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Google launches premium Pixelbook

by HEXUS Staff on 5 October 2017, 16:31

Tags: Google (NASDAQ:GOOG)

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Google has announced what looks to be a direct competitor to the Microsoft Surface family: the Google Pixelbook.

Touted as a high-performance, two-in-one Chromebook, the Pixelbook is Google’s thinnest laptop thus far, measuring just 10.3mm thick, and it weighs in at a mere 1.1kg. Materials are distinctly premium too, as you get an aluminium unibody chassis coupled with Corning Gorilla Glass.

The Pixelbook sports a 12.3in touchscreen display with a 2,400 x 1,600 resolution (3:2 aspect ratio), which equates to 235ppi. The screen isn’t detachable, but a 360-degree hinge allows you to rotate it and use the device in tablet mode.

The new laptop looks like it will pack a fair bunch in terms of hardware, as well. Starting with the entry-level £999 model, we have an Intel 7th-gen Core i5 Y-Series CPU paired with 8GB of RAM and 128GB of eMMC storage. An extra £200 nets you the mid-range Pixelbook which upgrade the storage to 256GB, while a whopping £1,699 is needed for the flagship Pixelbook, where the CPU is switched to an Intel 7th-gen Core i7 Y-Series model, the RAM is bumped to 16GB, and storage becomes a 512GB NVMe SSD. All Pixelbooks also have dedicated security hardware, too.

The expense doesn’t necessarily stop there, as Google has also announced the accompanying Pixelbook Pen, which will be sold separately for £99. Said to be virtually lag-free (claimed 10ms latency), the stylus is pressure-sensitive through 2,000 levels and supports tilt functions through 60 degrees.

Naturally, the Pixelbook runs Chrome OS, and it includes support for running Android apps installed via the Google Play Store. It also has a built-in Google Assistant, which can be activated by drawing a circle on the screen, hitting a single button on the backlit keyboard, or saying ‘OK, Google.’

'The way we use technology has changed so much over the past 10 years. We live online. We use tons of apps every day. We create and collaborate more than ever, and we’re constantly jumping across all our devices to get things done,' said Matt Vokoun, Google’s product manager for hardware. 'But while the way we use technology has changed, our laptops haven't really kept up. They don't run many of the apps we use and love on our phones. They're not as portable as tablets. And they’re not always as versatile and helpful as they should be. With Google Pixelbook, a new high-performance Chromebook, we're hoping to change this. We’ve worked to combine the best parts of a laptop, a tablet, and a smartphone, to fit how we use technology today.'

Battery life is claimed to be up to 10 hours, and Google also claims the unit can charge fast enough to allow for two hours’ use from a 15-minute charge. Charging happens via one of the two onboard USB Type-C ports. The only other port is a standard 3.5mm headphone jack; there is no SD card reader.

The two lower-end Pixelbook models and the Pixelbook Pen can be pre-ordered now and should be shipping from Novemeber 1. The flagship unit is listed as ‘coming soon’; those interested can join a waiting list. More details are available on the official product page.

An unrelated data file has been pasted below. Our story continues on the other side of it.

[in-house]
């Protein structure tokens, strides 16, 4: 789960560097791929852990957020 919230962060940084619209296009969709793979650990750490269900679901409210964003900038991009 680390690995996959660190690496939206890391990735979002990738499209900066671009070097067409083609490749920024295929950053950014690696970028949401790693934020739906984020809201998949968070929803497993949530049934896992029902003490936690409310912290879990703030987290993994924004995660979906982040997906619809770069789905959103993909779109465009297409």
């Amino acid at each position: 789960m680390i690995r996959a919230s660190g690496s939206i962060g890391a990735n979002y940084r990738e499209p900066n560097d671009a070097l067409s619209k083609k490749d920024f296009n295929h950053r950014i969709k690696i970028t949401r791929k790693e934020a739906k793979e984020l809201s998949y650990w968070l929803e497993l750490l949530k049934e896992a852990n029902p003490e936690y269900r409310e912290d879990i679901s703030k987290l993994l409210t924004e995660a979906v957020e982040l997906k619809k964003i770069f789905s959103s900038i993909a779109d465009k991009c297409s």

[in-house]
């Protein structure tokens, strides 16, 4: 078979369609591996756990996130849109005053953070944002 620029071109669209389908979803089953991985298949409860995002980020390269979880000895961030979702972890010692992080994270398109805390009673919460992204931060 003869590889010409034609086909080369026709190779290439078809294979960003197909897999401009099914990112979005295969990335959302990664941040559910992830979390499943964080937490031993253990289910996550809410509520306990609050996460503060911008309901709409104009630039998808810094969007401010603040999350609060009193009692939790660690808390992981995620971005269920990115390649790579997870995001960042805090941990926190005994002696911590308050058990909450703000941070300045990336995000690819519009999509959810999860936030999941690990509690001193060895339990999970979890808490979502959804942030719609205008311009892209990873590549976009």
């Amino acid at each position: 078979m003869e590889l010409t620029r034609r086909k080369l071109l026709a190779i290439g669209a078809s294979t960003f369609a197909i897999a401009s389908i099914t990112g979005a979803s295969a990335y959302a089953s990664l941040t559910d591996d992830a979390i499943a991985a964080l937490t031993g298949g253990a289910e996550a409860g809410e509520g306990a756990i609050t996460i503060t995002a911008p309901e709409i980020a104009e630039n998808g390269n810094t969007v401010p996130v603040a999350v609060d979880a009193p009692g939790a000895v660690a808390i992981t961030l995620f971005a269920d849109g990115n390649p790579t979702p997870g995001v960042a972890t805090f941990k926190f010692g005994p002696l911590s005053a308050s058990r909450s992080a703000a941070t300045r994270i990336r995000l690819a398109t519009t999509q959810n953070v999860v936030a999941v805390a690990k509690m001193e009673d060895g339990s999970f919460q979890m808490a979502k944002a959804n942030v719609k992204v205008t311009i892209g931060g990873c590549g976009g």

HEXUS Forums :: 9 Comments

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Correct me if I'm wrong, but why would you need such a powerful and expensive chromebook? It's not like Chrome OS is a full blown OS and it actually needs that much power or it has the apps and tools that Windows or Mac has.

Also considering you can get equivalent performance from your average £350 chromebook, this makes no sense.

Most of Chrome OS apps run off the cloud so I'm seeing this as pointless. Rather spend a bit more and get a Surface Pro instead.
It's a low volume device, Google don't make many or expect to sell many but in it's third generation there is a desire at Google to make these kind of prestige computers.

Chrome OS may not be a Windows or OSX competitor yet but it will be in the future sooner rather than later.
ksdp37
Correct me if I'm wrong, but why would you need such a powerful and expensive chromebook? It's not like Chrome OS is a full blown OS and it actually needs that much power or it has the apps and tools that Windows or Mac has.

Also considering you can get equivalent performance from your average £350 chromebook, this makes no sense.

Most of Chrome OS apps run off the cloud so I'm seeing this as pointless. Rather spend a bit more and get a Surface Pro instead.


A bit more?! Seriously? Top Chrome book is 1699£ and the surface pro is 2149£. This results in 450£ of difference, meaning a 25% more expensive machine.

I use a surface right now and I can tell you that every accessory is mind-boggling expensive. Not to mention that if you have some windows up and a video running along with some apps, the fan spins so loudly I think it is about to take off…
Really, you should have gone to SpecSavers…
The usual rip off price from these companies profit before customers

google spybook would be a better name
a whopping £1,699 for a gadget that can only render Excel sheets and low fps 4K videos… can it manage anything more on the intel HD GPU?